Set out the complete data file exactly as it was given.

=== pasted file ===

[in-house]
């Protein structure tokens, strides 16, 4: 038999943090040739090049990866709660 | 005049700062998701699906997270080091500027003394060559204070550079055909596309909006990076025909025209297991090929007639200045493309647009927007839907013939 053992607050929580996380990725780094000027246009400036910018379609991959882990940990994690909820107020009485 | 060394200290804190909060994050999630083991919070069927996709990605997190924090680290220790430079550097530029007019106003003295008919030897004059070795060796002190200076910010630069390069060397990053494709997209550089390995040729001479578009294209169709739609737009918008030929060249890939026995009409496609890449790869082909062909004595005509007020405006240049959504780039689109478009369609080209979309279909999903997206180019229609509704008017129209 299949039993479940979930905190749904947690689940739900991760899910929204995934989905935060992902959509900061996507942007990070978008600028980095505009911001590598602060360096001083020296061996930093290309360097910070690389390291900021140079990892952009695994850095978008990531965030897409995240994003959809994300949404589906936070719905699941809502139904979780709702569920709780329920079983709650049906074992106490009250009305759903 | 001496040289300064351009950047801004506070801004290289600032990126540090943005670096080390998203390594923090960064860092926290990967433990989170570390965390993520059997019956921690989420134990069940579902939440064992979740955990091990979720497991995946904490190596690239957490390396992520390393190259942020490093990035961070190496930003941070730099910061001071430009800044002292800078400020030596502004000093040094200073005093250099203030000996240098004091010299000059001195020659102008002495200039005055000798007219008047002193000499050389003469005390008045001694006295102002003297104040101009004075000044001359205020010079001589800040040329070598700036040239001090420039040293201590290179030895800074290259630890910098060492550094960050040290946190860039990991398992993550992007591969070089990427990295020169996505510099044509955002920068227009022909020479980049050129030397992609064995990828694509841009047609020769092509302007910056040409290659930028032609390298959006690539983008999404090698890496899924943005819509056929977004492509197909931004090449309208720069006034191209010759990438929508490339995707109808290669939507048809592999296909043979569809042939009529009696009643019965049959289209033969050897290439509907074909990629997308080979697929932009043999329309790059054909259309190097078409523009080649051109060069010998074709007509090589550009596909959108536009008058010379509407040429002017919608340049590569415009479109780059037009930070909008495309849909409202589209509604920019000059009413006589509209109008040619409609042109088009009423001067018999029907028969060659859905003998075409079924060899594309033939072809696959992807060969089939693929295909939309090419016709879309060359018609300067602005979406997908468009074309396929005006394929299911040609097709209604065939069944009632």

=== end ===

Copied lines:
[in-house]
């Protein structure tokens, strides 16, 4: 038999943090040739090049990866709660 | 005049700062998701699906997270080091500027003394060559204070550079055909596309909006990076025909025209297991090929007639200045493309647009927007839907013939 053992607050929580996380990725780094000027246009400036910018379609991959882990940990994690909820107020009485 | 060394200290804190909060994050999630083991919070069927996709990605997190924090680290220790430079550097530029007019106003003295008919030897004059070795060796002190200076910010630069390069060397990053494709997209550089390995040729001479578009294209169709739609737009918008030929060249890939026995009409496609890449790869082909062909004595005509007020405006240049959504780039689109478009369609080209979309279909999903997206180019229609509704008017129209 299949039993479940979930905190749904947690689940739900991760899910929204995934989905935060992902959509900061996507942007990070978008600028980095505009911001590598602060360096001083020296061996930093290309360097910070690389390291900021140079990892952009695994850095978008990531965030897409995240994003959809994300949404589906936070719905699941809502139904979780709702569920709780329920079983709650049906074992106490009250009305759903 | 001496040289300064351009950047801004506070801004290289600032990126540090943005670096080390998203390594923090960064860092926290990967433990989170570390965390993520059997019956921690989420134990069940579902939440064992979740955990091990979720497991995946904490190596690239957490390396992520390393190259942020490093990035961070190496930003941070730099910061001071430009800044002292800078400020030596502004000093040094200073005093250099203030000996240098004091010299000059001195020659102008002495200039005055000798007219008047002193000499050389003469005390008045001694006295102002003297104040101009004075000044001359205020010079001589800040040329070598700036040239001090420039040293201590290179030895800074290259630890910098060492550094960050040290946190860039990991398992993550992007591969070089990427990295020169996505510099044509955002920068227009022909020479980049050129030397992609064995990828694509841009047609020769092509302007910056040409290659930028032609390298959006690539983008999404090698890496899924943005819509056929977004492509197909931004090449309208720069006034191209010759990438929508490339995707109808290669939507048809592999296909043979569809042939009529009696009643019965049959289209033969050897290439509907074909990629997308080979697929932009043999329309790059054909259309190097078409523009080649051109060069010998074709007509090589550009596909959108536009008058010379509407040429002017919608340049590569415009479109780059037009930070909008495309849909409202589209509604920019000059009413006589509209109008040619409609042109088009009423001067018999029907028969060659859905003998075409079924060899594309033939072809696959992807060969089939693929295909939309090419016709879309060359018609300067602005979406997908468009074309396929005006394929299911040609097709209604065939069944009632």